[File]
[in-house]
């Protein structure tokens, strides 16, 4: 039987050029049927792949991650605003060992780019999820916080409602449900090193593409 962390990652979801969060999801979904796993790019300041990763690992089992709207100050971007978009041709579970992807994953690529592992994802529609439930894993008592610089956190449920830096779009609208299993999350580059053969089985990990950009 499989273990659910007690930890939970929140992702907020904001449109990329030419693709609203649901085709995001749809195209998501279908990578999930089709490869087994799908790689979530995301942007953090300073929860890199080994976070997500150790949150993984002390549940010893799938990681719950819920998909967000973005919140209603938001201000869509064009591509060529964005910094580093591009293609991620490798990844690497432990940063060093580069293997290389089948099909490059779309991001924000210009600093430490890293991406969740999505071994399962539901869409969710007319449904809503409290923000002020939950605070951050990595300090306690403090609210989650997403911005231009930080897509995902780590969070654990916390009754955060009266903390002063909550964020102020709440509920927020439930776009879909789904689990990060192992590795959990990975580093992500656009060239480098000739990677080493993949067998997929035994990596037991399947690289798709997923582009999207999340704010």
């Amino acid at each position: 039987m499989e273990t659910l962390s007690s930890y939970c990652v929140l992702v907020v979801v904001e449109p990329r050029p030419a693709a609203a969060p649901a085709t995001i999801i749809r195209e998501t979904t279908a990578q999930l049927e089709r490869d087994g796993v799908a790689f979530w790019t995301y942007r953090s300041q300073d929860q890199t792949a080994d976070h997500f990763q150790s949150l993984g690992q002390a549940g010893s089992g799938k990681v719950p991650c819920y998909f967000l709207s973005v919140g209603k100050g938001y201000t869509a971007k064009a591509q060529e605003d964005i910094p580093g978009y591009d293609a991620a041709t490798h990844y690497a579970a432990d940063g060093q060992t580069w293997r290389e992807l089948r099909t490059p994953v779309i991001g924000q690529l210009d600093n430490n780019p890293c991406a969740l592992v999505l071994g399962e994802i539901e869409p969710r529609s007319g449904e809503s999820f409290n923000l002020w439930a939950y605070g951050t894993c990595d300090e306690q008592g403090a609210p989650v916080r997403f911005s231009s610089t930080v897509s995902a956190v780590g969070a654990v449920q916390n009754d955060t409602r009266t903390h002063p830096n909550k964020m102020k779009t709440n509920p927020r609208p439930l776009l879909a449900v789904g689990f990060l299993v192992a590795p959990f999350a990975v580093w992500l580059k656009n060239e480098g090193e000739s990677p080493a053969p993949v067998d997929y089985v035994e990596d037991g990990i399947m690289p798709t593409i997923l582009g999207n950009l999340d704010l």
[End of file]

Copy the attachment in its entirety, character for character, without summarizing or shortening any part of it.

[in-house]
């Protein structure tokens, strides 16, 4: 039987050029049927792949991650605003060992780019999820916080409602449900090193593409 962390990652979801969060999801979904796993790019300041990763690992089992709207100050971007978009041709579970992807994953690529592992994802529609439930894993008592610089956190449920830096779009609208299993999350580059053969089985990990950009 499989273990659910007690930890939970929140992702907020904001449109990329030419693709609203649901085709995001749809195209998501279908990578999930089709490869087994799908790689979530995301942007953090300073929860890199080994976070997500150790949150993984002390549940010893799938990681719950819920998909967000973005919140209603938001201000869509064009591509060529964005910094580093591009293609991620490798990844690497432990940063060093580069293997290389089948099909490059779309991001924000210009600093430490890293991406969740999505071994399962539901869409969710007319449904809503409290923000002020939950605070951050990595300090306690403090609210989650997403911005231009930080897509995902780590969070654990916390009754955060009266903390002063909550964020102020709440509920927020439930776009879909789904689990990060192992590795959990990975580093992500656009060239480098000739990677080493993949067998997929035994990596037991399947690289798709997923582009999207999340704010």
């Amino acid at each position: 039987m499989e273990t659910l962390s007690s930890y939970c990652v929140l992702v907020v979801v904001e449109p990329r050029p030419a693709a609203a969060p649901a085709t995001i999801i749809r195209e998501t979904t279908a990578q999930l049927e089709r490869d087994g796993v799908a790689f979530w790019t995301y942007r953090s300041q300073d929860q890199t792949a080994d976070h997500f990763q150790s949150l993984g690992q002390a549940g010893s089992g799938k990681v719950p991650c819920y998909f967000l709207s973005v919140g209603k100050g938001y201000t869509a971007k064009a591509q060529e605003d964005i910094p580093g978009y591009d293609a991620a041709t490798h990844y690497a579970a432990d940063g060093q060992t580069w293997r290389e992807l089948r099909t490059p994953v779309i991001g924000q690529l210009d600093n430490n780019p890293c991406a969740l592992v999505l071994g399962e994802i539901e869409p969710r529609s007319g449904e809503s999820f409290n923000l002020w439930a939950y605070g951050t894993c990595d300090e306690q008592g403090a609210p989650v916080r997403f911005s231009s610089t930080v897509s995902a956190v780590g969070a654990v449920q916390n009754d955060t409602r009266t903390h002063p830096n909550k964020m102020k779009t709440n509920p927020r609208p439930l776009l879909a449900v789904g689990f990060l299993v192992a590795p959990f999350a990975v580093w992500l580059k656009n060239e480098g090193e000739s990677p080493a053969p993949v067998d997929y089985v035994e990596d037991g990990i399947m690289p798709t593409i997923l582009g999207n950009l999340d704010l």